Successful digital transitions don’t happen in a vacuum. They require leaders who have a clear picture of what needs doing, and the ability to get others behind it.
It’s a truism that leaders aren’t supposed to know every last detail of how the organization is running. You weren’t hired to upgrade the AMS or price out the F&B expenses for your association’s next conference. But that not-my-job posture can easily become a blind spot. Not thinking about the details of your association’s digital positioning can lapse into not thinking about it at all.
That danger became clear to me while I was working on my feature in the summer issue of Associations Now on what it means to be a “digital first” association. There are a lot of paths an association can take to becoming “digital first,” as the feature demonstrates. Some retooled in a hurry, and some have been working through a years-long strategy. But the common thread is that top leadership made an intentional decision to make a change, and decide what the term meant for the association.
We’ve got to be careful when we design solutions.
That doesn’t mean software, at least not in itself. As Maddie Grant, digital strategist at the consultancy Propel, told me, “You can upgrade all of your software but not actually change how you do things.” And it may not mean finding digital solutions at all. ISACA made a shift during the pandemic to move more of its certification testing online—which made sense for its strategic goal of expanding its international engagement. But as ISACA CTO Simona Rollinson explained to me, applying a digital solution can sometimes decrease value. In the case of the association’s chapters, for instance, technology platforms are considered through the lens of creating in-person opportunities for chapters, not supplanting them.
“People may want to have that social aspect, so we’ve got to be careful when we design solutions,” she told me. “Feedback from our chapters is very important to us.”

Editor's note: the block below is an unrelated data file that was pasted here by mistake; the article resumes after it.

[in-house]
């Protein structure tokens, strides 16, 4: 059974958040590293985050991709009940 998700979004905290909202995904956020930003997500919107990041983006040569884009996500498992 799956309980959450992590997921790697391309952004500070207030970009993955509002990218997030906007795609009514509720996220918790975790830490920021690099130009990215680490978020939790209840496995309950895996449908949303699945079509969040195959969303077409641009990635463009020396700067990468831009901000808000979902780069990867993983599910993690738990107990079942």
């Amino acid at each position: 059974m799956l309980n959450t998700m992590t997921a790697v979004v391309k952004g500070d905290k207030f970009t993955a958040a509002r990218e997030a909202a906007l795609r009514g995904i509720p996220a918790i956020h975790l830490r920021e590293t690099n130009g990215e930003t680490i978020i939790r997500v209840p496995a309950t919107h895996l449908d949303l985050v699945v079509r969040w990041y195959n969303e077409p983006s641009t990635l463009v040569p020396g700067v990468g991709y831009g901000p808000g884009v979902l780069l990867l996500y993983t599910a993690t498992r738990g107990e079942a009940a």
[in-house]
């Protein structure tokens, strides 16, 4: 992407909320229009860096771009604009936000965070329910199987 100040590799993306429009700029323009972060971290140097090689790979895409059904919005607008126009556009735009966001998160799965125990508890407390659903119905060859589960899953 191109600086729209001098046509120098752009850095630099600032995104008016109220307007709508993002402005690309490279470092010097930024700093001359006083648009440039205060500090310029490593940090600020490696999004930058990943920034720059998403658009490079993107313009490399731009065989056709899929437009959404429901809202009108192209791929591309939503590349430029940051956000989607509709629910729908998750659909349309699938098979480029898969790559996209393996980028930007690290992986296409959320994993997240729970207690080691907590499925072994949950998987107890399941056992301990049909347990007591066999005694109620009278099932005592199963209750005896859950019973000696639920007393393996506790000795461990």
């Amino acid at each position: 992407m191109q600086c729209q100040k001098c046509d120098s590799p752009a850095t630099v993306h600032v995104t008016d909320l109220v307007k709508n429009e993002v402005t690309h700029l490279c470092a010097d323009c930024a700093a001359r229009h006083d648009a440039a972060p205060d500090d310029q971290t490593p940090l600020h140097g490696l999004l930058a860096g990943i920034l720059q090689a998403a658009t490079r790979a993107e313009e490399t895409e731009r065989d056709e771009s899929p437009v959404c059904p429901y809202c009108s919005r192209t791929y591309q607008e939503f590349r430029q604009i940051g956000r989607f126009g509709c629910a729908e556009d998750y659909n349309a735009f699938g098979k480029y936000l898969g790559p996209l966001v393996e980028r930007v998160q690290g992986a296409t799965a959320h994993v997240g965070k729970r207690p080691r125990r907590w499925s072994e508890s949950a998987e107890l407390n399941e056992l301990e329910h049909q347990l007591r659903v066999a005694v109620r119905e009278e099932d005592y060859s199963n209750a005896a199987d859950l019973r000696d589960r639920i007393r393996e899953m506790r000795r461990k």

The No BS Guide to Digital Transformation, a white paper published in June and coauthored by Grant and Spark Consulting chief strategist Elizabeth Weaver Engel, CAE, stresses the importance of judiciousness and top-level engagement with digital strategy. Successful efforts, they write, come from “a clear mandate from leadership” and “strong support from the C-suite (and from the board or volunteer leadership), actively providing direction and the resources for that change to happen.”
The CEO has a critical role here not just because they steer the association’s direction, but because there are so many people that will need persuading—board members, staff members, other volunteers and stakeholders. As Construction Specifications Institute CEO Mark Dorsey explains in the white paper about a digital platform the association developed, “You have to get the culture and governance right first. Your board has to be willing to change the way they make decisions and to provide the financial support you need to achieve the vision.”
And that all starts with the CEO, along with tech-staff leaders. The white paper points to a recent report from the consultancy Altimeter that shows that CEOs, along with CIOs and CTOs, are most likely to take ownership of digital transformation efforts. CEOs don’t need to know every detail about what making that change entails. But they’ll need the awareness of how important the transformation is, and what it will take to get an organization behind it.